Sorry kids, but if Santa were taking a real close look, we all would have received a lump of coal in our stockings this year for being the worst contributors to global warming on the planet.
Instead of delivering presents, I imagine he would be sneaking into all our houses and swapping out those incandescent bulbs for compact fluorescents.
Santa probably would be pretty peeved about the climate changes happening at the North Pole, and that his flying reindeer might soon join all the other arctic species on the threatened-species list. Indeed, we Americans have been very, very naughty.
Surely, most of us now realize we can't go on this way. We can't continue gorging ourselves at the all-you-can-eat buffet created by our fossil-fueled agricultural system.
Nor can we keep adding more coal-burning plants to feed our lust for power, or driving inefficient Hummers.
We already have burned through our share of the world's resources and are now dipping deeply into our children's and grandchildren's meager allotments.
World energy ministers recently met in Bali and made a few moves toward addressing climate change, without much help from us.
"The world cannot afford to wait. It has less than a decade to change course," said Kevin Watkins, a senior research fellow at Britain's Oxford University.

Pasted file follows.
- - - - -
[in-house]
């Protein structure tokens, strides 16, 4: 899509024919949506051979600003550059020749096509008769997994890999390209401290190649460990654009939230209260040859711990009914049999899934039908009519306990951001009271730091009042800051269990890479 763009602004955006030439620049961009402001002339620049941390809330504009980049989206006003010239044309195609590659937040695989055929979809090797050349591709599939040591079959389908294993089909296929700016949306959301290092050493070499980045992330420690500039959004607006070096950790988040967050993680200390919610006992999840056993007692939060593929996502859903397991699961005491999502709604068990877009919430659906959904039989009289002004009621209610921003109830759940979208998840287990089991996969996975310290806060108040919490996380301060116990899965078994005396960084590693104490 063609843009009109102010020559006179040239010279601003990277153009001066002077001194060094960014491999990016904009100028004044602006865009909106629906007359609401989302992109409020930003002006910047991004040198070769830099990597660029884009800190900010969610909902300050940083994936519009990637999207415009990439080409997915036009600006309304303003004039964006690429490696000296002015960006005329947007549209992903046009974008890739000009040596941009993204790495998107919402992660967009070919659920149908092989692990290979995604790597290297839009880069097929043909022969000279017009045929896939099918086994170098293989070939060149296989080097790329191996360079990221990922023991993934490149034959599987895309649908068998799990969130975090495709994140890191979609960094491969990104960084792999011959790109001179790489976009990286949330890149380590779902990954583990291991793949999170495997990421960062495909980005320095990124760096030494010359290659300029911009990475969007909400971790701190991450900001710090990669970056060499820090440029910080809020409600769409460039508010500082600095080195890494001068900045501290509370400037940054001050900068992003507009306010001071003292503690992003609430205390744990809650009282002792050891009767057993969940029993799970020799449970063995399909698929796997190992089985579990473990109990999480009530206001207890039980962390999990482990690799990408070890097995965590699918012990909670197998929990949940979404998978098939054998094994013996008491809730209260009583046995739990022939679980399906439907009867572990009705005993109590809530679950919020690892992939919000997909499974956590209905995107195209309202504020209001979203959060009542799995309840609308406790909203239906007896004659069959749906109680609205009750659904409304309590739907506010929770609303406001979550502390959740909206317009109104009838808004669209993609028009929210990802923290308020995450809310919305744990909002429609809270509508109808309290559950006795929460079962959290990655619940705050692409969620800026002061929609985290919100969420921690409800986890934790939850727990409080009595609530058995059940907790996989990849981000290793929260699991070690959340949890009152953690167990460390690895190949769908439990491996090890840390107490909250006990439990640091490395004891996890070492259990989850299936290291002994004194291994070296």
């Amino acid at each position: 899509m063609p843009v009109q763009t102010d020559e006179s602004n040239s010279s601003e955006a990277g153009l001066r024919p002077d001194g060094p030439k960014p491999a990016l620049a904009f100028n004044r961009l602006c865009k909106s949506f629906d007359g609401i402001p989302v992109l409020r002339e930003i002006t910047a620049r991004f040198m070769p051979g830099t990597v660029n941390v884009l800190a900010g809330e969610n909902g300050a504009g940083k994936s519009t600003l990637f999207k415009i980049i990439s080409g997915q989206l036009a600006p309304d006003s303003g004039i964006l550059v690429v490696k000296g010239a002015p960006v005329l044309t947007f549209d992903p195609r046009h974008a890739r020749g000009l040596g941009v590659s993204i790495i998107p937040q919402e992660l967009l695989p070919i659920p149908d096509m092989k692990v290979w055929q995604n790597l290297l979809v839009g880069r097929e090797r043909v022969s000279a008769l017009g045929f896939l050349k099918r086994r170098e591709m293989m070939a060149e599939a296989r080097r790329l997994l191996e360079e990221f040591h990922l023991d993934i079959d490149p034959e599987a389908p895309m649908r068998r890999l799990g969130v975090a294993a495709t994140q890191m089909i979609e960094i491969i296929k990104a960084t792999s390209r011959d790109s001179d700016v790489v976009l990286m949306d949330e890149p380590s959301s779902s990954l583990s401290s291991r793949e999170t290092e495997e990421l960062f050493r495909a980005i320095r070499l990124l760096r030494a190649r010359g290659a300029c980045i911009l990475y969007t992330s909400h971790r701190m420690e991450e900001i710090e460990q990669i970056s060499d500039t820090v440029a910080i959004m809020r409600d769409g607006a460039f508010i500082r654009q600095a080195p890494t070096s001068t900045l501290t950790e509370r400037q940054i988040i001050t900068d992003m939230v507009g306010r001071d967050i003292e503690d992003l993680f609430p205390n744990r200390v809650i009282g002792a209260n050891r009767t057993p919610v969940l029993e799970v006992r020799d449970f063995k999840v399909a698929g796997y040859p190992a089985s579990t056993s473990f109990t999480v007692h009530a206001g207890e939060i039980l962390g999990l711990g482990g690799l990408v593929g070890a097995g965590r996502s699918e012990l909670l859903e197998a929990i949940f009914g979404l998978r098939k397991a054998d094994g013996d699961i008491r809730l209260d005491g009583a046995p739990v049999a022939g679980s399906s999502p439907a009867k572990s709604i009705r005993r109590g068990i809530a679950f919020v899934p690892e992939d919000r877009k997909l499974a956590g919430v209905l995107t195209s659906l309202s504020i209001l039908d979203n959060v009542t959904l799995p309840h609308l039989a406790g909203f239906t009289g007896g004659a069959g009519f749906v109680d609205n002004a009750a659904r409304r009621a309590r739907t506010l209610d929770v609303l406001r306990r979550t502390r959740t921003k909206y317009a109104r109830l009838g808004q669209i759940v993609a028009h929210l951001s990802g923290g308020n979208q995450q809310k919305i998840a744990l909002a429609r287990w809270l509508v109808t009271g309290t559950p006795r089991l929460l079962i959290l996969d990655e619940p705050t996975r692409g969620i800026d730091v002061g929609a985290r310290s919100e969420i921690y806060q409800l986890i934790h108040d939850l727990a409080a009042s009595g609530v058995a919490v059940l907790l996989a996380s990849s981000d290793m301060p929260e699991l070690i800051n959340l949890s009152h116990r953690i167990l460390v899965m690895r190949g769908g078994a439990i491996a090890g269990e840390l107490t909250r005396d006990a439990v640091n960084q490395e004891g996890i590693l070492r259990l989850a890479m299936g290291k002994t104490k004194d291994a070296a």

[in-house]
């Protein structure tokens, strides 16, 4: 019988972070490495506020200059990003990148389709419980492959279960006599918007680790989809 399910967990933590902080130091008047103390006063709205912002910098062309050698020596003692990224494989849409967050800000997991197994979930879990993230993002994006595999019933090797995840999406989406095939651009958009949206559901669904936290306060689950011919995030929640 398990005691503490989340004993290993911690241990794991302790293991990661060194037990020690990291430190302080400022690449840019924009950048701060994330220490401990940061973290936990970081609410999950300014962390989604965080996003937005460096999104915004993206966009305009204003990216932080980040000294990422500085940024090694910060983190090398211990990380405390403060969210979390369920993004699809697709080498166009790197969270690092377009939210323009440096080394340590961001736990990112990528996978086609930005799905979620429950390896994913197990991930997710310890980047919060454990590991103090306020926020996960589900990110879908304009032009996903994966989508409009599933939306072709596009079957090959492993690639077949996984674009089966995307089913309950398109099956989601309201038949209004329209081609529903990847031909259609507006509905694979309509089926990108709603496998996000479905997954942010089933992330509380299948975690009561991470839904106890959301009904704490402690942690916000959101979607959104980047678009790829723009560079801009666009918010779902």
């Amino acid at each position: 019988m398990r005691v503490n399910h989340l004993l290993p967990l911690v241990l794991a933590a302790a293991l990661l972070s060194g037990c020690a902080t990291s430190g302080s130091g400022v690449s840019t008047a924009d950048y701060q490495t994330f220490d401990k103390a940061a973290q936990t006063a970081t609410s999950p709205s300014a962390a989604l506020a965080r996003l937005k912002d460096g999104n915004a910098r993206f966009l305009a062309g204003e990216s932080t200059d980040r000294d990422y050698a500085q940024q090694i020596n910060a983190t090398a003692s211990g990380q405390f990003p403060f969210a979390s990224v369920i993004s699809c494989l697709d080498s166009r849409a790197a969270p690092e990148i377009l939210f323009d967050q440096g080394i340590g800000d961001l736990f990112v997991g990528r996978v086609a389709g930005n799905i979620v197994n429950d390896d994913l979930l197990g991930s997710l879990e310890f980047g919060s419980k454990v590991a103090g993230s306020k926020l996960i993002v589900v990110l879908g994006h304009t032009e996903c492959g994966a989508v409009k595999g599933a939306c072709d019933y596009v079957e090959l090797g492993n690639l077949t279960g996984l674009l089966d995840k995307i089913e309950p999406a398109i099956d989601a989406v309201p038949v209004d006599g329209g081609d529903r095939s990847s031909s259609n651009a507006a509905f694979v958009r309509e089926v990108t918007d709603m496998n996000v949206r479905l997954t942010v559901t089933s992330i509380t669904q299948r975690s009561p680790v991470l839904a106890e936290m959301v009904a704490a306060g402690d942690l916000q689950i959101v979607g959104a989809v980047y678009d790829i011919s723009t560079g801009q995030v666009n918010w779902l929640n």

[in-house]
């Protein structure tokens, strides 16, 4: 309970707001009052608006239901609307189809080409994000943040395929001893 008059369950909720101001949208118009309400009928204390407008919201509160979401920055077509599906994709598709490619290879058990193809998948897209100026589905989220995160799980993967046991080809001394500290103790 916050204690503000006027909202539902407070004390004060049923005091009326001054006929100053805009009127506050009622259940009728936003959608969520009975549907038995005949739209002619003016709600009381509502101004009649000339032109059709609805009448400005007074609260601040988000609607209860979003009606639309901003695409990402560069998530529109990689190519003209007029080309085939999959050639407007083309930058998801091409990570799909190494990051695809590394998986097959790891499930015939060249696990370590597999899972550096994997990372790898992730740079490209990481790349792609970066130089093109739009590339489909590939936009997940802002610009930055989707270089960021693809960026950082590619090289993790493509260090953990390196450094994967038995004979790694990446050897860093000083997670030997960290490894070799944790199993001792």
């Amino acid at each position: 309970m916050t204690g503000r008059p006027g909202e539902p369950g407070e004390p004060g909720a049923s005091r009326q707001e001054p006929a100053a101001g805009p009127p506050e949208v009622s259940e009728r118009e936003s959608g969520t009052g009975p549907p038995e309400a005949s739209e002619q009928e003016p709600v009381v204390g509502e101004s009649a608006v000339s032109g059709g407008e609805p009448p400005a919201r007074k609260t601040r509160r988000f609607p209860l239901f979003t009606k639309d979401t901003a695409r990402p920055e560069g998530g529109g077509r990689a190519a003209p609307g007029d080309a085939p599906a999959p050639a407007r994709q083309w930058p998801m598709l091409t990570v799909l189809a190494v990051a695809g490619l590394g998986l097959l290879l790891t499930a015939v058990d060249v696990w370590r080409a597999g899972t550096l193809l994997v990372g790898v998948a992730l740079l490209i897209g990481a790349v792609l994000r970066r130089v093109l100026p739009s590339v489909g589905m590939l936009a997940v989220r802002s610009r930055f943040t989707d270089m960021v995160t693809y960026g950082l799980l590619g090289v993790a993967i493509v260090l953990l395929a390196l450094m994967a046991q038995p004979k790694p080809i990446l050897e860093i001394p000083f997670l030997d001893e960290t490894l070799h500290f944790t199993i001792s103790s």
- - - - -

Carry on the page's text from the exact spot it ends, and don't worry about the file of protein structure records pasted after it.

Watkins authored a report that warns, "Dangerous climate change will be unavoidable if, in the next 15 years, emissions follow the same trend as the past 15 years."
Watkins pointed out that "when people in an American city turn on their air conditioning or people in Europe drive their cars, their actions have consequences ... linking them to rural communities in Bangladesh, farmers in Ethiopia and slum dwellers in Haiti."
We now stand alone in the world community as the only westernized nation that refuses to ratify the Kyoto Accord since Australia signed in Bali to thunderous applause.
What are we waiting for? We can't afford to wait for the government to act; the change has to begin now, with each American household and individual.
Shawn Dell Joyce is a sustainable artist and activist and founder of the Wallkill River School.
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